Compared to Orange County, Placer today is less diverse, less densely populated, older, and more rural. It also has higher high school graduation rates, and higher home ownership rates; in fact, its homeownership rate exceeds the average statewide and even in Orange County. Placer’s per capita building permit rate in 2007 was thrice that of Orange’s. The median home value in Placer now exceeds the statewide median and, although it lags slightly behind Orange County’s, when cost-of-living is taken into account any real difference evaporates. Likewise, Placer’s slightly lower median household income is compensated by its lower cost-of-living.
Meanwhile, the changes occurring in Orange have caused a steady retreat from its traditionally strong Republican roots. Carried by a Democratic presidential candidate just twice–by Franklin Delano Roosevelt in 1932 and 1936–Orange is fast becoming a purple county. In 2008, Barack Obama almost won it.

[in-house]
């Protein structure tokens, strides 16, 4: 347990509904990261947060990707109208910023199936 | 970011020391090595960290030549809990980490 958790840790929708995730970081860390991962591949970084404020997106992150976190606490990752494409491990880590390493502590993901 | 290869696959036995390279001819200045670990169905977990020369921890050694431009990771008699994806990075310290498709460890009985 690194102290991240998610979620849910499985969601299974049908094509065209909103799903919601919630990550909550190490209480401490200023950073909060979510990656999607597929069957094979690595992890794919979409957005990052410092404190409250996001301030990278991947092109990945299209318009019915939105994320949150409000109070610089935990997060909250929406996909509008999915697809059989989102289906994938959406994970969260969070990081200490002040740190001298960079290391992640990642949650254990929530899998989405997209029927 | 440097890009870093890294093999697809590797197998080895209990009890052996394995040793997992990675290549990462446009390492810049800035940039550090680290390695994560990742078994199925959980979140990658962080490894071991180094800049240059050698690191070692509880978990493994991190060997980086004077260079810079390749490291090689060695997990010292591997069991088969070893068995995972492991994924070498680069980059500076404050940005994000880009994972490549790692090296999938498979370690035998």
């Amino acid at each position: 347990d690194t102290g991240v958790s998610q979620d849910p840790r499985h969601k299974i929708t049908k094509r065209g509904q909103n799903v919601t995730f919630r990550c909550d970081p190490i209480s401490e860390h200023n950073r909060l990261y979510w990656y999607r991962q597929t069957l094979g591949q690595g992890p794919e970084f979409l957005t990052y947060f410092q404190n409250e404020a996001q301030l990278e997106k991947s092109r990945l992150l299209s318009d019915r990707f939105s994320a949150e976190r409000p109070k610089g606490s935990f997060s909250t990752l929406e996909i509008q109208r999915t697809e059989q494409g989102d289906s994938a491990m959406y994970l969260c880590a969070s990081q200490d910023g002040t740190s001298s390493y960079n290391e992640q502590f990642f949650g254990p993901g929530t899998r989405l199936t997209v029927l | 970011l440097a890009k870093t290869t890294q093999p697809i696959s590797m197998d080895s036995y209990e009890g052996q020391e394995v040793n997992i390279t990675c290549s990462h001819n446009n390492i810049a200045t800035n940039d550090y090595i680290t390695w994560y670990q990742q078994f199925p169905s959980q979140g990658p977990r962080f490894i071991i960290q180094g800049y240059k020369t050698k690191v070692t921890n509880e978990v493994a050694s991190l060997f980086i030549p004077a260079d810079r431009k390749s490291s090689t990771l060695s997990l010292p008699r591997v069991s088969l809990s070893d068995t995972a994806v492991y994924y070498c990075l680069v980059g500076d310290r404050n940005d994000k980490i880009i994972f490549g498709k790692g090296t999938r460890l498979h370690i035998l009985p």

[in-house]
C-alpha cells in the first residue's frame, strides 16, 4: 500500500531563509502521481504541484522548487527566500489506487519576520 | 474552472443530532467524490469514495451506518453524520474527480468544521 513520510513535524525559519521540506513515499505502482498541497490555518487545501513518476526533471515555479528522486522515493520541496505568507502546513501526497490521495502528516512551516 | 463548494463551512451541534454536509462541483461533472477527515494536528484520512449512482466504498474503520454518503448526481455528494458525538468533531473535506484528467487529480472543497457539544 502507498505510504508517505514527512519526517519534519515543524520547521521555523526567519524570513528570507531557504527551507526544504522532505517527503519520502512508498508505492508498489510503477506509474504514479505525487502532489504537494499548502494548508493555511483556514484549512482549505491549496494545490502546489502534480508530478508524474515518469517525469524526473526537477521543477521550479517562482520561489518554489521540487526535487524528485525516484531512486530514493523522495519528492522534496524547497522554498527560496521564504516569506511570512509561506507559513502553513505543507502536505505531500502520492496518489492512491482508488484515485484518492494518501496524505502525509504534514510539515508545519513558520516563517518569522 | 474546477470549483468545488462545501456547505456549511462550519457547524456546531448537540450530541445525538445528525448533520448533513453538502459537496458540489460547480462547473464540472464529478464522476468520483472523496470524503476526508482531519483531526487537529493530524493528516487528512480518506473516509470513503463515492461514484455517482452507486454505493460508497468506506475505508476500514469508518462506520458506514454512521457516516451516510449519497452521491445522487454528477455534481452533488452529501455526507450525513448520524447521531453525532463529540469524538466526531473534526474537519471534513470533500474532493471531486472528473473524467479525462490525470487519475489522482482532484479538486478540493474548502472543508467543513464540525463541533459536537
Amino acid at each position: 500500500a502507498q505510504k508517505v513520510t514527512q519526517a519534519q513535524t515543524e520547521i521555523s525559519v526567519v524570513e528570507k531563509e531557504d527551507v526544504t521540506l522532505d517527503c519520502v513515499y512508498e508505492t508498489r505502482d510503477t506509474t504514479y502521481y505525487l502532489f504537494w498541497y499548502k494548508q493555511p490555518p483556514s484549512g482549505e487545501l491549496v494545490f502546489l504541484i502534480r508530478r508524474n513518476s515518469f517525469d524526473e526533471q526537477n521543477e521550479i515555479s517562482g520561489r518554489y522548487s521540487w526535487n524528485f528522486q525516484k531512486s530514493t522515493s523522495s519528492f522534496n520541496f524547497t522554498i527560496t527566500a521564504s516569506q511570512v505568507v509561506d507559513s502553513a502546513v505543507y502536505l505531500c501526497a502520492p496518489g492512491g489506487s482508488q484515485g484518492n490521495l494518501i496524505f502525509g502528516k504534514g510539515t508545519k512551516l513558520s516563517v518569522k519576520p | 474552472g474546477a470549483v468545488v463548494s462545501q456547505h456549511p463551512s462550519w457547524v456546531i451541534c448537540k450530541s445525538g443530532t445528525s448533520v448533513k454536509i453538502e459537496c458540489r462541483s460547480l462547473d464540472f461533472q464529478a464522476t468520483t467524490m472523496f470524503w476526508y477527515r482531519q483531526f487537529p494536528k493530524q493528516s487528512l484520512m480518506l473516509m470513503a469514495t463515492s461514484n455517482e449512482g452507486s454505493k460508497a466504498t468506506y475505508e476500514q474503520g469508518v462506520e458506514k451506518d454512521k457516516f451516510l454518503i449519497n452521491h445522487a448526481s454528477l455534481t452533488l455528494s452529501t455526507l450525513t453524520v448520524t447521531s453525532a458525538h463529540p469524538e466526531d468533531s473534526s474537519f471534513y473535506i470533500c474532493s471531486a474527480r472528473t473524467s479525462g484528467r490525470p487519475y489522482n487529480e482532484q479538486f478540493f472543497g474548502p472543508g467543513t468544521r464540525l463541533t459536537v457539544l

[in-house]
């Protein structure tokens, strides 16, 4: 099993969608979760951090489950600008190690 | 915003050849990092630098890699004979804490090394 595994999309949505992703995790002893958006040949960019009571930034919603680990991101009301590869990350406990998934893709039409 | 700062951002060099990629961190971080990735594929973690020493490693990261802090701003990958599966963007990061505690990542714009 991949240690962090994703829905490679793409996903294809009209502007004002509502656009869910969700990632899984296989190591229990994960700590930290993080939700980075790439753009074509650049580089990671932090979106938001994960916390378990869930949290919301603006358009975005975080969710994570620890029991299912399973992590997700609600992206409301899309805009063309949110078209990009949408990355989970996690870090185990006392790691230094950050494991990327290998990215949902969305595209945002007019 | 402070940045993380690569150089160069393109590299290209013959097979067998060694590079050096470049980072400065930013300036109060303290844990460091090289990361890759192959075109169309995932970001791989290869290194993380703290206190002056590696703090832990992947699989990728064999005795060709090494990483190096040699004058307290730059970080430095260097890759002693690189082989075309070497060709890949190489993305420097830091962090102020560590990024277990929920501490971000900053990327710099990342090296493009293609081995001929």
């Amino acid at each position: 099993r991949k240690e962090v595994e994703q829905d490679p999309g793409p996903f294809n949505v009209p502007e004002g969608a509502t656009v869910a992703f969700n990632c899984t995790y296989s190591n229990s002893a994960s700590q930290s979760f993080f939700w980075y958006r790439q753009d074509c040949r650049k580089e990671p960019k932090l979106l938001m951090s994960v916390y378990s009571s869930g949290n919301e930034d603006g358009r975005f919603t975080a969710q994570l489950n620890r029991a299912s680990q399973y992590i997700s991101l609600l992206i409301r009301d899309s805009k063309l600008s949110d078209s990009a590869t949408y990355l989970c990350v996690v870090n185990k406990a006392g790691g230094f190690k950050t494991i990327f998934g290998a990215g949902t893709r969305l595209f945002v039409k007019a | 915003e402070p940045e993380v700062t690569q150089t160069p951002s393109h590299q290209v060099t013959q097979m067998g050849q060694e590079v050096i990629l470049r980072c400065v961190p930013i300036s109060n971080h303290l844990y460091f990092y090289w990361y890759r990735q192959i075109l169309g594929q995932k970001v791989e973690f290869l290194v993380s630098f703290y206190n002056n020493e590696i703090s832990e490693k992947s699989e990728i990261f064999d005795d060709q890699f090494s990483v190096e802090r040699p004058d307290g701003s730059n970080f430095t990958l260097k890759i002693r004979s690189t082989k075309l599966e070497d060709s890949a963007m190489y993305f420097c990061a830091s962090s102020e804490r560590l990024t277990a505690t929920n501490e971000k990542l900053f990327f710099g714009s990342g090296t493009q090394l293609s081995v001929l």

In the story of modern American conservatism, Placer is the new Orange. But that replacement is symptomatic of conservatism’s decline, because Placer is simply too small and remote to effect the kind of conservative revolution Orange County did a half a century ago. A rural outpost, Placer is a place to escape from, not push back against, the political changes occurring in America. The most fitting testament to this reality is the story of Tom McClintock himself, the man who in 2008 replaced the disgraced John Doolittle in Congress in California’s Fourth District. McClintock only beat Democratic candidate Charlie Brown by about two thousand votes in this Republican-leaning district. That he won so narrowly is almost certainly because McClintock, like so many other residents of Placer County and the Mountain region, is himself a carpetbagger. After representing Southern California’s coastal Ventura County in the state senate, when the Fourth District seat opened up McClintock moved north to run for the seat. Downstate, along southern California’s coastline, there was no district left for a state senator of his ideological bent to run.